Rodgers didn’t settle for the law, though, but rather looks at it as a different way of following his heart’s desire: to have an impact on the lives of people who might not have had the opportunities he did. “My work has correlated well with my political leanings,” he says. “It engages the people I like to be around and I’m proud to represent.”
Rodgers also feels fortunate to be working for Summers. In a profession that can lend itself to firm hopping, he’s found stability and longevity in a small but well-known practice. “Jerry prides himself on loyalty, so he takes care of the people who work for him,” Rodgers says.
Although Summers had a hand in carving out the career path Rodgers has walked, Rodgers still feels a sense of pride and ownership in his practice. “I can’t imagine what else I would have done,” he says. “I’m grateful to be doing what I’m doing.”
A member of the Chattanooga Bar Association and the local chapter of the American Inns of Court, Rodgers stays busy outside of the office, too. In addition to attending local bar functions, Rodgers is the chairman of the Staff-Parish Relations Committee at Christ United Methodist in East Brainerd, and is serving on the City of Chattanooga’s Industrial Development Board. The latter is a six-year appointment.
Previously, Rodgers has served on the UT National Alumni Board of Governors and as president of the Chattanooga Area Brain Injury Association.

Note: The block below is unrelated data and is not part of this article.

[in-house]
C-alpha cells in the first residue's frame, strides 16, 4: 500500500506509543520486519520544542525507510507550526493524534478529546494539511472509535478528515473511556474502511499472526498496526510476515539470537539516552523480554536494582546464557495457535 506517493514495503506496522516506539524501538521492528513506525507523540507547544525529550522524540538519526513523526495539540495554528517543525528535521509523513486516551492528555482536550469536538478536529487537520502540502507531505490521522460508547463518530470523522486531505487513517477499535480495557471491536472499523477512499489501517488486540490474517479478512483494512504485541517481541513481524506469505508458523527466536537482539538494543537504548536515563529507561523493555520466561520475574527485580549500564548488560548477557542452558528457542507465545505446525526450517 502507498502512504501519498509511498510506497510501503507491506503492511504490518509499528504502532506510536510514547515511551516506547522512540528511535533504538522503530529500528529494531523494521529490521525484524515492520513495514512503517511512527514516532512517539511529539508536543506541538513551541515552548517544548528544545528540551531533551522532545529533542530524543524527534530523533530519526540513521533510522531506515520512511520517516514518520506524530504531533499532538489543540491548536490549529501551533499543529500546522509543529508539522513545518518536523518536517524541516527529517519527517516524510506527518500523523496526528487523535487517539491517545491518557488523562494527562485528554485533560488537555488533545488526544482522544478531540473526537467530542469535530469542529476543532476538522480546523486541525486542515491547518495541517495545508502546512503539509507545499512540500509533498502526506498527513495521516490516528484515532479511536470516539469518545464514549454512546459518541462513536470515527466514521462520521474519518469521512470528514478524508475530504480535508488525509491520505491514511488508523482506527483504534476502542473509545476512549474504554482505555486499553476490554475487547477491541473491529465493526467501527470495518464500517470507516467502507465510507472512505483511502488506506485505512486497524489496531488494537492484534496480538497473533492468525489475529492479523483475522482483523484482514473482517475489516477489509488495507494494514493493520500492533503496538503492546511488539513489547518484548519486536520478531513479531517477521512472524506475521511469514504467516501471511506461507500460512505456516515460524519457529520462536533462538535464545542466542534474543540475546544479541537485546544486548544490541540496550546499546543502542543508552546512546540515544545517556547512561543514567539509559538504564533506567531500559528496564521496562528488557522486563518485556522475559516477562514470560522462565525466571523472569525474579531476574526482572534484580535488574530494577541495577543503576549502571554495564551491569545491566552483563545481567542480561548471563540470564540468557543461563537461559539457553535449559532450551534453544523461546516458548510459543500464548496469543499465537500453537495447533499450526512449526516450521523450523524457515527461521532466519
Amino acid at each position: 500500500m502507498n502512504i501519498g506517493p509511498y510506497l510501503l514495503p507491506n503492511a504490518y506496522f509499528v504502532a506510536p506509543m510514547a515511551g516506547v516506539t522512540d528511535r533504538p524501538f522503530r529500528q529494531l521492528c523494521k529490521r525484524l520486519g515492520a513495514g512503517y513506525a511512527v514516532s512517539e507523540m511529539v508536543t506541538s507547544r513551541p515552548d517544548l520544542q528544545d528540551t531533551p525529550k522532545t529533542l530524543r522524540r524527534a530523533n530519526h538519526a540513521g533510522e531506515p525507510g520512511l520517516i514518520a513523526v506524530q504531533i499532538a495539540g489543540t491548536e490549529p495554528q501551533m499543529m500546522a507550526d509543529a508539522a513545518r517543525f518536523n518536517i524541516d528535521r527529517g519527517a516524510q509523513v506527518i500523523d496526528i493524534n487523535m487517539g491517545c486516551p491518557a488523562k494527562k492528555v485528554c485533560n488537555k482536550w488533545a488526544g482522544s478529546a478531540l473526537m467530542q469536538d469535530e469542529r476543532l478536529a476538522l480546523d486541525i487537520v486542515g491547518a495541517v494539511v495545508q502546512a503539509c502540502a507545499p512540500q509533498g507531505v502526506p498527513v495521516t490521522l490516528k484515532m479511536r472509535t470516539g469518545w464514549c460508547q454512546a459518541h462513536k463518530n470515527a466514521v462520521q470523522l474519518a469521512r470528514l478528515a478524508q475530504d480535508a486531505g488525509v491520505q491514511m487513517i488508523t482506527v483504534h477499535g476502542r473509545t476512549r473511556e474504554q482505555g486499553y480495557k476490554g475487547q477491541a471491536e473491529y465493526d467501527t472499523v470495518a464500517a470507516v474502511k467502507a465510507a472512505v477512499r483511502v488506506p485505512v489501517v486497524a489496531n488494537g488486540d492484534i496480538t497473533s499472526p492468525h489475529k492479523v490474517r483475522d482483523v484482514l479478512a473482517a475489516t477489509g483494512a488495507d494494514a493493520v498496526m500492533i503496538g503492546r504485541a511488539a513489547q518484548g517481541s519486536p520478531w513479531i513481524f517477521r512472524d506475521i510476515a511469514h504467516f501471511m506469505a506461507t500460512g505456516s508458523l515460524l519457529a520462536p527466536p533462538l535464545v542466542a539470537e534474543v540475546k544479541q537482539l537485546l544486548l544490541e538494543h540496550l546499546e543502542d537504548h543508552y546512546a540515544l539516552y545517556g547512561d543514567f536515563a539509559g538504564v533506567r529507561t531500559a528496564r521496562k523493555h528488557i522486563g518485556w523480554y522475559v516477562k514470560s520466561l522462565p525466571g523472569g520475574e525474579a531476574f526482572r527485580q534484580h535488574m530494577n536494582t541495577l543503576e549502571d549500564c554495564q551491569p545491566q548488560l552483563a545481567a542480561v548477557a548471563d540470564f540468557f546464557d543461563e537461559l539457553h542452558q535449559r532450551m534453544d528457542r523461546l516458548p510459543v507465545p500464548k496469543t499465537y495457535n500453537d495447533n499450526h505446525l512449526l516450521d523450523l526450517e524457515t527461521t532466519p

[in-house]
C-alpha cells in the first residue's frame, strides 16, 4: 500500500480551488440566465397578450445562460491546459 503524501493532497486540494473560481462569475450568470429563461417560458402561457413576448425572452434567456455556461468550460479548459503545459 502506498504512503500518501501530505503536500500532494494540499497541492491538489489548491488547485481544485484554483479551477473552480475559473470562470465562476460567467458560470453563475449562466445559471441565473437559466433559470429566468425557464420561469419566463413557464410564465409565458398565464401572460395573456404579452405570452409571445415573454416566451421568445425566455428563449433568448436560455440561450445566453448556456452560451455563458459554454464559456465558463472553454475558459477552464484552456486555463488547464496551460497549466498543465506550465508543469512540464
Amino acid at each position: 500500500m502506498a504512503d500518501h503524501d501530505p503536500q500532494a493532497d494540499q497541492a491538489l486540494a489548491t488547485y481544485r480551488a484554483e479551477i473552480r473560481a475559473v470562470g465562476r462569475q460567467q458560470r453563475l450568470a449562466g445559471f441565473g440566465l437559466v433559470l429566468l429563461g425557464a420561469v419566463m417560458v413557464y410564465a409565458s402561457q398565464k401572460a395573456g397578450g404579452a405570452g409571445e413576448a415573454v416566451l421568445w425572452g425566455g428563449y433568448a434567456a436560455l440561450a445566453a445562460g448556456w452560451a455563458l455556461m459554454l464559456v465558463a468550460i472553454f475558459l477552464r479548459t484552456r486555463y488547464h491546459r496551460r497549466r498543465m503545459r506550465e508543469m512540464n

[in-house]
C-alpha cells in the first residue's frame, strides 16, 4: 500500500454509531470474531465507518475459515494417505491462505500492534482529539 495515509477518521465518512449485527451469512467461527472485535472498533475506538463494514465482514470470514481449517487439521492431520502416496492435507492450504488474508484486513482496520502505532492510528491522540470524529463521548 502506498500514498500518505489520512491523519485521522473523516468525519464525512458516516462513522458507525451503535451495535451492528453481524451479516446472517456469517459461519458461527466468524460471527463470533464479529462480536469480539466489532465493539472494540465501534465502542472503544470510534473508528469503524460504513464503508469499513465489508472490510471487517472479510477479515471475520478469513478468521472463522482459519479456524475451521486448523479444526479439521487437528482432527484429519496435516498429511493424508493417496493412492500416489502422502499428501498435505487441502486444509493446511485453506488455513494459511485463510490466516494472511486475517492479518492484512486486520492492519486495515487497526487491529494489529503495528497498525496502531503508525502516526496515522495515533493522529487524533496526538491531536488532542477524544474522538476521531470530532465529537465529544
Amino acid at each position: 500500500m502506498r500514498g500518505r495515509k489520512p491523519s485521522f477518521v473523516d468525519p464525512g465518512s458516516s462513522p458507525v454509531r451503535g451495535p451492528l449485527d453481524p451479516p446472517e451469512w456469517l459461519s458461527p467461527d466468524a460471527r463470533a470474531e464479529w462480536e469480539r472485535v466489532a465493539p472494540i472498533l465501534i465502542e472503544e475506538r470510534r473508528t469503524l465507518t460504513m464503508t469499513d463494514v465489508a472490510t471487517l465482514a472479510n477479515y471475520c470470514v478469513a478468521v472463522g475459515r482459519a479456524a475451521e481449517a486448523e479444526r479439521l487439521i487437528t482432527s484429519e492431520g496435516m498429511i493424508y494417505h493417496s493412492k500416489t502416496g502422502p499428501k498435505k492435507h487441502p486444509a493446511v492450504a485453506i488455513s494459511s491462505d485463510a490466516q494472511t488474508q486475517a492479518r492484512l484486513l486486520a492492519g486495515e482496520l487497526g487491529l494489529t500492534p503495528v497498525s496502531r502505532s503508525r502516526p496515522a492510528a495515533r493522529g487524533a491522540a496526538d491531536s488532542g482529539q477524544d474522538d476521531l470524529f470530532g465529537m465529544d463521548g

Located in the historic James Building, Summers, Rufolo & Rodgers is encased within a shell of steel, marble, and old wood. The firm’s confines are quiet and calm, but when working, Rodgers still closes his door and turns on a white noise machine to drown out the mildest distractions. This allows him to concentrate on his work, although he jokes about the soft hiss of the noise maker lulling him to sleep.
The 45-year-old Rodgers seems too energetic for that, something he attributes to eating well and exercising. “I climb the stairs here instead of taking the elevator,” he says. “I sit on my rear all day, so I need to do something.”
A family man with a wife and two kids, Rodgers seems to have few opportunities for sitting down elsewhere. His son, 8-year-old Rhett, is involved in several sports, including swimming, and Rodgers tries to not miss any of his meets or games. He even helped to coach his son’s baseball team last summer.
His daughter, 13-year-old Riley, is a cheerleader at Ooltewah Middle School. While he tries to be present at all of her events, too, he doesn’t coach her squad. “I know how to clap, but that’s about it,” he says, laughing.
Rodgers and his family live in East Brainerd, where he grew up. “I know it well,” he says, “and I like being there.”
He also likes UT football, to the point of wearing an orange tie in January – long after the Vols played their last game of the season. “I bleed orange,” he says, smiling. “I talked about the recruiting process for next season with some guys at lunch today.”
Rodgers is always looking ahead, especially when it comes to his work. As an attorney, he keeps a finger on the pulse of the law, both for the sake of his clients and himself. He wants to continue what he’s doing, but as a pragmatist, he knows that’s not entirely up to him. “That’s contingent on the legislatures,” he says. “They can change the law.”
If they do, there’s always politics.